Got this article in email today … you can read it at http://articles.techrepublic.com.com/2010-10878_11-6155242.html?tag=nl.e019
One of the observations made by Michael Kanellos which I found interesting and a bit humorous was the following: “First, it (Dell) hired too many former management consultants like Rollins himself. Back in 2004, a group from CNET News.com visited the Round Rock, Texas, headquarters. Nearly everyone we met had recently parachuted in from places like McKinsey and Co. I met only one guy with any authority who had spent time on the front lines of sales, i.e. setting up cardboard end caps at retailer outlets.
Management consultants typically have very impressive credentials. Unfortunately, most of them also associate only with their fellow Wharton graduates so they are often culturally disconnected from their customer base, which can and often does include 13-year-olds, IT managers at corporate branch offices, and people who skip the crossword puzzle in favor of Junior Jumble. In other words, the rest of us”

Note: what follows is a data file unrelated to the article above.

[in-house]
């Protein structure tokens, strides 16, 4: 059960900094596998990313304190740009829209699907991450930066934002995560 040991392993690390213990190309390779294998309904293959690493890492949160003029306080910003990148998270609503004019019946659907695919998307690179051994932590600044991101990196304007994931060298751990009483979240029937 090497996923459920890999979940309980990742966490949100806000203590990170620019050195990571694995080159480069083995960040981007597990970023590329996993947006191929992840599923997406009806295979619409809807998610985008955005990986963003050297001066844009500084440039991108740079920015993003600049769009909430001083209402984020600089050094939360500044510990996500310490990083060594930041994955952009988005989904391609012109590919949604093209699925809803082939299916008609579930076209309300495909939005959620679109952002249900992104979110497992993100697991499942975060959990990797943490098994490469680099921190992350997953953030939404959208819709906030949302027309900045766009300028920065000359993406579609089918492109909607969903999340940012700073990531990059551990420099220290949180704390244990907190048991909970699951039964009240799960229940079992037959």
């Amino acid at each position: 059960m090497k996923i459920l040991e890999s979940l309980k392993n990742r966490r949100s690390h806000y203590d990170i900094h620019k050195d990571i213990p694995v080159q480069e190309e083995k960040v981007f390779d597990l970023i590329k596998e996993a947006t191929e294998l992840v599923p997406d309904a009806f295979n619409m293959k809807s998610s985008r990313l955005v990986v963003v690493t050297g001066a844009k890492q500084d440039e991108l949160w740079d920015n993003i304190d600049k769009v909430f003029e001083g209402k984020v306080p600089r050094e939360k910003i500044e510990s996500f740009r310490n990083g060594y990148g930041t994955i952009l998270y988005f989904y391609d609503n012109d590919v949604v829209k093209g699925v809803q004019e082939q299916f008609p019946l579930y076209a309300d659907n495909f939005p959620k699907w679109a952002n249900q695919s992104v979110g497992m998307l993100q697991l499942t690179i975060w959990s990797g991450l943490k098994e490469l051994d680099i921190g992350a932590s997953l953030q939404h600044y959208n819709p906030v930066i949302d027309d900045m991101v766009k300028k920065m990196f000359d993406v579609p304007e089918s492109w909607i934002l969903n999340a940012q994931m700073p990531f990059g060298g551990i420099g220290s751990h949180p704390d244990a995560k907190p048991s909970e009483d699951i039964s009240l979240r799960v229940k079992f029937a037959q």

And here is one more: “Dell has no style. Remember the WebPC, an all-in-one (sort of) computer back in the late 1990s? It looked like a peasant woman from Uzbekistan …… What is one of Dell’s most consistent advertising venues? The back of Parade magazine in the Sunday paper. “
3 thoughts on “Where Dell went wrong”
Hmm, this can definitely make people like me happy , for obvious reasons.
But you should also be fair to them, for they revelusionised the IT market place.
Of course credit goes to them for using direct selling so effectively.